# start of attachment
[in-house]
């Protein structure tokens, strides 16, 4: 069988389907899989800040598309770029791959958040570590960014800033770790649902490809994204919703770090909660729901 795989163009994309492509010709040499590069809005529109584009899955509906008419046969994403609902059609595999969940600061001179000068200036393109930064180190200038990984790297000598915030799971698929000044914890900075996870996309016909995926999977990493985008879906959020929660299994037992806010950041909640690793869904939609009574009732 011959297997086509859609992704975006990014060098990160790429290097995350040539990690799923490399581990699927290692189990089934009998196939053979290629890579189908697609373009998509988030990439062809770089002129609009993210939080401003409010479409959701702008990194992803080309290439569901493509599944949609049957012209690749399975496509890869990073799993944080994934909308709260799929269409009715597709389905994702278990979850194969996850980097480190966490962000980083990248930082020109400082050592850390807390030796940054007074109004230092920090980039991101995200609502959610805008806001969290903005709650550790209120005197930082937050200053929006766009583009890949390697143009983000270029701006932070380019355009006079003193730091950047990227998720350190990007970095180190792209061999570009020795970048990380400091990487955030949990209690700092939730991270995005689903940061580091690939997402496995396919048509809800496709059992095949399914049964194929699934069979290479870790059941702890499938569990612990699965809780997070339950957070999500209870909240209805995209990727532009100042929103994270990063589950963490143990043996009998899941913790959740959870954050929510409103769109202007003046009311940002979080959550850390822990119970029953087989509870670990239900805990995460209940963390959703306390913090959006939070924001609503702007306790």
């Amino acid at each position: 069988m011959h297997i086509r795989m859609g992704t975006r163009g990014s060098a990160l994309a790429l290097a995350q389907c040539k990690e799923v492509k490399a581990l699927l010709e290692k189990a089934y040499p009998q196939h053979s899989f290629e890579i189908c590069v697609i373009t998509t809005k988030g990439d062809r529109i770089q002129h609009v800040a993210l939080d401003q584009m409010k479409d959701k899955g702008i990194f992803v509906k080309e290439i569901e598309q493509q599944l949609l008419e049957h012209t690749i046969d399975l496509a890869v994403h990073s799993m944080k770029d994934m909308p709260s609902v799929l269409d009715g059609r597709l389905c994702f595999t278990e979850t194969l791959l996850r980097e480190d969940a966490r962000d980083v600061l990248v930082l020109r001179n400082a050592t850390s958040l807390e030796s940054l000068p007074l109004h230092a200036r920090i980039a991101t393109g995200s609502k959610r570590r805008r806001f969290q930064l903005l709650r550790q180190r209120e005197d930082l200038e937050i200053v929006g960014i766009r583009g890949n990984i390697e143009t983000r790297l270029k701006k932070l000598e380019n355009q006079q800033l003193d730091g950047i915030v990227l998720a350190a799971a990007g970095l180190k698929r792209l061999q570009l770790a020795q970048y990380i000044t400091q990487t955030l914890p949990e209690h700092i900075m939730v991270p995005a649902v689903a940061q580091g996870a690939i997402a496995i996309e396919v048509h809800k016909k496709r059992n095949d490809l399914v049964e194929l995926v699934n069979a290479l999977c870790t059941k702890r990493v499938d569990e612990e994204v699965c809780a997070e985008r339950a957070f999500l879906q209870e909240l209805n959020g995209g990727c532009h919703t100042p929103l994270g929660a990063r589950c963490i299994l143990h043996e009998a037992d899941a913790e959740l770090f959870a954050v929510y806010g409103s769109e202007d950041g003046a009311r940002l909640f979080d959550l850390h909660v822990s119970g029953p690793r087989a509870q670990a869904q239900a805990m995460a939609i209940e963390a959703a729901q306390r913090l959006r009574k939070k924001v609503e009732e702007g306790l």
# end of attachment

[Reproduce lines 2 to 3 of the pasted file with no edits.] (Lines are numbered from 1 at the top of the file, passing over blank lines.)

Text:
């Protein structure tokens, strides 16, 4: 069988389907899989800040598309770029791959958040570590960014800033770790649902490809994204919703770090909660729901 795989163009994309492509010709040499590069809005529109584009899955509906008419046969994403609902059609595999969940600061001179000068200036393109930064180190200038990984790297000598915030799971698929000044914890900075996870996309016909995926999977990493985008879906959020929660299994037992806010950041909640690793869904939609009574009732 011959297997086509859609992704975006990014060098990160790429290097995350040539990690799923490399581990699927290692189990089934009998196939053979290629890579189908697609373009998509988030990439062809770089002129609009993210939080401003409010479409959701702008990194992803080309290439569901493509599944949609049957012209690749399975496509890869990073799993944080994934909308709260799929269409009715597709389905994702278990979850194969996850980097480190966490962000980083990248930082020109400082050592850390807390030796940054007074109004230092920090980039991101995200609502959610805008806001969290903005709650550790209120005197930082937050200053929006766009583009890949390697143009983000270029701006932070380019355009006079003193730091950047990227998720350190990007970095180190792209061999570009020795970048990380400091990487955030949990209690700092939730991270995005689903940061580091690939997402496995396919048509809800496709059992095949399914049964194929699934069979290479870790059941702890499938569990612990699965809780997070339950957070999500209870909240209805995209990727532009100042929103994270990063589950963490143990043996009998899941913790959740959870954050929510409103769109202007003046009311940002979080959550850390822990119970029953087989509870670990239900805990995460209940963390959703306390913090959006939070924001609503702007306790």
């Amino acid at each position: 069988m011959h297997i086509r795989m859609g992704t975006r163009g990014s060098a990160l994309a790429l290097a995350q389907c040539k990690e799923v492509k490399a581990l699927l010709e290692k189990a089934y040499p009998q196939h053979s899989f290629e890579i189908c590069v697609i373009t998509t809005k988030g990439d062809r529109i770089q002129h609009v800040a993210l939080d401003q584009m409010k479409d959701k899955g702008i990194f992803v509906k080309e290439i569901e598309q493509q599944l949609l008419e049957h012209t690749i046969d399975l496509a890869v994403h990073s799993m944080k770029d994934m909308p709260s609902v799929l269409d009715g059609r597709l389905c994702f595999t278990e979850t194969l791959l996850r980097e480190d969940a966490r962000d980083v600061l990248v930082l020109r001179n400082a050592t850390s958040l807390e030796s940054l000068p007074l109004h230092a200036r920090i980039a991101t393109g995200s609502k959610r570590r805008r806001f969290q930064l903005l709650r550790q180190r209120e005197d930082l200038e937050i200053v929006g960014i766009r583009g890949n990984i390697e143009t983000r790297l270029k701006k932070l000598e380019n355009q006079q800033l003193d730091g950047i915030v990227l998720a350190a799971a990007g970095l180190k698929r792209l061999q570009l770790a020795q970048y990380i000044t400091q990487t955030l914890p949990e209690h700092i900075m939730v991270p995005a649902v689903a940061q580091g996870a690939i997402a496995i996309e396919v048509h809800k016909k496709r059992n095949d490809l399914v049964e194929l995926v699934n069979a290479l999977c870790t059941k702890r990493v499938d569990e612990e994204v699965c809780a997070e985008r339950a957070f999500l879906q209870e909240l209805n959020g995209g990727c532009h919703t100042p929103l994270g929660a990063r589950c963490i299994l143990h043996e009998a037992d899941a913790e959740l770090f959870a954050v929510y806010g409103s769109e202007d950041g003046a009311r940002l909640f979080d959550l850390h909660v822990s119970g029953p690793r087989a509870q670990a869904q239900a805990m995460a939609i209940e963390a959703a729901q306390r913090l959006r009574k939070k924001v609503e009732e702007g306790l």